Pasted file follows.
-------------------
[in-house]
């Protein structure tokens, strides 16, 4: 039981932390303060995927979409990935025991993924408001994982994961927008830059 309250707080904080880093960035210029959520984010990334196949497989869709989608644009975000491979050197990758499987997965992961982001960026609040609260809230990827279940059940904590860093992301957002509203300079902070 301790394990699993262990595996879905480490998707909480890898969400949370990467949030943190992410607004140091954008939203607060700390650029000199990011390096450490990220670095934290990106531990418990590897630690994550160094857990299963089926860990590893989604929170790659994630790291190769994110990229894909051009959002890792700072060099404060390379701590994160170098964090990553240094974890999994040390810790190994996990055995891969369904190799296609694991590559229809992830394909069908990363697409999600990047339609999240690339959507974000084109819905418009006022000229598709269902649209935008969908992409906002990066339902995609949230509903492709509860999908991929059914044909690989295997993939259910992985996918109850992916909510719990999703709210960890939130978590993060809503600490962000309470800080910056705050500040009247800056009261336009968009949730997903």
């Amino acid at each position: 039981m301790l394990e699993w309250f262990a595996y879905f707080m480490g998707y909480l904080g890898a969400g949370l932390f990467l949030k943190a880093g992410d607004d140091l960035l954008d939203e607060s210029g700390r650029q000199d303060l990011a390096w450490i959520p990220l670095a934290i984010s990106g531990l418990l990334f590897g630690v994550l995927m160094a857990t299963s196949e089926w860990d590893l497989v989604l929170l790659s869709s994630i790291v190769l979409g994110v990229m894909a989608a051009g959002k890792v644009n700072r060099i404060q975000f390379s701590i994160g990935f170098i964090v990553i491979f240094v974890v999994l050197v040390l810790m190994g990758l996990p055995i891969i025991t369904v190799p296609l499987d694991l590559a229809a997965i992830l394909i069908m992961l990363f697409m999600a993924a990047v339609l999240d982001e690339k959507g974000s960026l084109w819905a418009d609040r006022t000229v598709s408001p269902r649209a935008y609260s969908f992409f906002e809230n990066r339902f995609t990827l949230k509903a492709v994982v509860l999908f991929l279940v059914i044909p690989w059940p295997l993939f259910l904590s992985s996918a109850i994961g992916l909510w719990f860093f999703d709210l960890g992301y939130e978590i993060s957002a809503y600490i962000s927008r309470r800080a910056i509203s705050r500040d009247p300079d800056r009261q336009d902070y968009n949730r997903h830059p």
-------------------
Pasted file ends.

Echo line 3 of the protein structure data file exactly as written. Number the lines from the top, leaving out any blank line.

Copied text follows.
């Amino acid at each position: 039981m301790l394990e699993w309250f262990a595996y879905f707080m480490g998707y909480l904080g890898a969400g949370l932390f990467l949030k943190a880093g992410d607004d140091l960035l954008d939203e607060s210029g700390r650029q000199d303060l990011a390096w450490i959520p990220l670095a934290i984010s990106g531990l418990l990334f590897g630690v994550l995927m160094a857990t299963s196949e089926w860990d590893l497989v989604l929170l790659s869709s994630i790291v190769l979409g994110v990229m894909a989608a051009g959002k890792v644009n700072r060099i404060q975000f390379s701590i994160g990935f170098i964090v990553i491979f240094v974890v999994l050197v040390l810790m190994g990758l996990p055995i891969i025991t369904v190799p296609l499987d694991l590559a229809a997965i992830l394909i069908m992961l990363f697409m999600a993924a990047v339609l999240d982001e690339k959507g974000s960026l084109w819905a418009d609040r006022t000229v598709s408001p269902r649209a935008y609260s969908f992409f906002e809230n990066r339902f995609t990827l949230k509903a492709v994982v509860l999908f991929l279940v059914i044909p690989w059940p295997l993939f259910l904590s992985s996918a109850i994961g992916l909510w719990f860093f999703d709210l960890g992301y939130e978590i993060s957002a809503y600490i962000s927008r309470r800080a910056i509203s705050r500040d009247p300079d800056r009261q336009d902070y968009n949730r997903h830059p």